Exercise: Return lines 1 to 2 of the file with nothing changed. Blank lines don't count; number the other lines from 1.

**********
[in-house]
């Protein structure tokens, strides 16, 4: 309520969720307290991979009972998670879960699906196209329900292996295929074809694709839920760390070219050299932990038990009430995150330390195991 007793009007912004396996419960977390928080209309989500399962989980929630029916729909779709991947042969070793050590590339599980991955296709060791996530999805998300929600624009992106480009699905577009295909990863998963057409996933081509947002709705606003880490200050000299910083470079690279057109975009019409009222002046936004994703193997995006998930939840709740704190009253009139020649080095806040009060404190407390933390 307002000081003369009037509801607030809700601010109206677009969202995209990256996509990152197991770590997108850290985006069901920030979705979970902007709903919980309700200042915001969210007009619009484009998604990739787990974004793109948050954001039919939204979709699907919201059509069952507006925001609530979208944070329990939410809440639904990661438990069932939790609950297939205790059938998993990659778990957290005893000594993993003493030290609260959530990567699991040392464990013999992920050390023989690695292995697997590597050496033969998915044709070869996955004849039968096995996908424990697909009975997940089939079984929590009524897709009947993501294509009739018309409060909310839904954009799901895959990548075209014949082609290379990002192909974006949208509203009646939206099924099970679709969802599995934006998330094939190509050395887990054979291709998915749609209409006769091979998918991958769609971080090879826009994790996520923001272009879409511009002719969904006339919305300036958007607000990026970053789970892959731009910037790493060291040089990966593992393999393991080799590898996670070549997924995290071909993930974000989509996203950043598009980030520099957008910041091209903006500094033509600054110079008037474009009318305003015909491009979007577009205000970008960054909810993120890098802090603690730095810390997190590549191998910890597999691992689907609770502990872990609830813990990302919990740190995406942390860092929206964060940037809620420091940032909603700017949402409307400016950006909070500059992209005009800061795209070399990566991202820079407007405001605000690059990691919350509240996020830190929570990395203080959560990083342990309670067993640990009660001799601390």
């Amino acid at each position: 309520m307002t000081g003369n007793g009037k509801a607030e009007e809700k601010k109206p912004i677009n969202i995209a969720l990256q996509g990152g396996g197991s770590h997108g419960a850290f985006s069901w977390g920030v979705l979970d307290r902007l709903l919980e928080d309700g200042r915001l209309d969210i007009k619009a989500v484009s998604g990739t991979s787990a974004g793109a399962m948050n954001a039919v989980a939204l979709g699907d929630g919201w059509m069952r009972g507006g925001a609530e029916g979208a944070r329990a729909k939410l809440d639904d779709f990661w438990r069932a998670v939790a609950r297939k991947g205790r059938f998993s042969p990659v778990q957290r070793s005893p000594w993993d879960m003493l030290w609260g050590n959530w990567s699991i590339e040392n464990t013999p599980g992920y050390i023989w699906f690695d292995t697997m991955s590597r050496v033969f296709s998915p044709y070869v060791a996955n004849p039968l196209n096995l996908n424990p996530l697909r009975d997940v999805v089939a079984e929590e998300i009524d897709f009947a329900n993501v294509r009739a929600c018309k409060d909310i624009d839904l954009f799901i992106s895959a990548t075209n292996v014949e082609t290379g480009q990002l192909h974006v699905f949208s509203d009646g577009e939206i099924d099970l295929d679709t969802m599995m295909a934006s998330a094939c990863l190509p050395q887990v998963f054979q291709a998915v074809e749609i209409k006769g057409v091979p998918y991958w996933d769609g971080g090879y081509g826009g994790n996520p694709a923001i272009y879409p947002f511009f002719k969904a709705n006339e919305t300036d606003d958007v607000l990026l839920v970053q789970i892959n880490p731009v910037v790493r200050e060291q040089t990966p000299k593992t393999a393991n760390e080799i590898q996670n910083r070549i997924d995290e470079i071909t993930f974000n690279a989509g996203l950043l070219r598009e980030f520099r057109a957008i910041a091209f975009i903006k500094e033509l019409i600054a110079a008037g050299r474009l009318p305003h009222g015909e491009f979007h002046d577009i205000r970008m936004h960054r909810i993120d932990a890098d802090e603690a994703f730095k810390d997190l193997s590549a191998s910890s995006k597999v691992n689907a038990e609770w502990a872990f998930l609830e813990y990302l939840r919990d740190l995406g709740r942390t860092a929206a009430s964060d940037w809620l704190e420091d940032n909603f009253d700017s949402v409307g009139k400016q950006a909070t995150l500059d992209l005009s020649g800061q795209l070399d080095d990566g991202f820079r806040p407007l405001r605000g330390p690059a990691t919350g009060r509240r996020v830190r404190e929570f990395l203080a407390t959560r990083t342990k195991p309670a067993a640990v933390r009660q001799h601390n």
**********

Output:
[in-house]
């Protein structure tokens, strides 16, 4: 309520969720307290991979009972998670879960699906196209329900292996295929074809694709839920760390070219050299932990038990009430995150330390195991 007793009007912004396996419960977390928080209309989500399962989980929630029916729909779709991947042969070793050590590339599980991955296709060791996530999805998300929600624009992106480009699905577009295909990863998963057409996933081509947002709705606003880490200050000299910083470079690279057109975009019409009222002046936004994703193997995006998930939840709740704190009253009139020649080095806040009060404190407390933390 307002000081003369009037509801607030809700601010109206677009969202995209990256996509990152197991770590997108850290985006069901920030979705979970902007709903919980309700200042915001969210007009619009484009998604990739787990974004793109948050954001039919939204979709699907919201059509069952507006925001609530979208944070329990939410809440639904990661438990069932939790609950297939205790059938998993990659778990957290005893000594993993003493030290609260959530990567699991040392464990013999992920050390023989690695292995697997590597050496033969998915044709070869996955004849039968096995996908424990697909009975997940089939079984929590009524897709009947993501294509009739018309409060909310839904954009799901895959990548075209014949082609290379990002192909974006949208509203009646939206099924099970679709969802599995934006998330094939190509050395887990054979291709998915749609209409006769091979998918991958769609971080090879826009994790996520923001272009879409511009002719969904006339919305300036958007607000990026970053789970892959731009910037790493060291040089990966593992393999393991080799590898996670070549997924995290071909993930974000989509996203950043598009980030520099957008910041091209903006500094033509600054110079008037474009009318305003015909491009979007577009205000970008960054909810993120890098802090603690730095810390997190590549191998910890597999691992689907609770502990872990609830813990990302919990740190995406942390860092929206964060940037809620420091940032909603700017949402409307400016950006909070500059992209005009800061795209070399990566991202820079407007405001605000690059990691919350509240996020830190929570990395203080959560990083342990309670067993640990009660001799601390």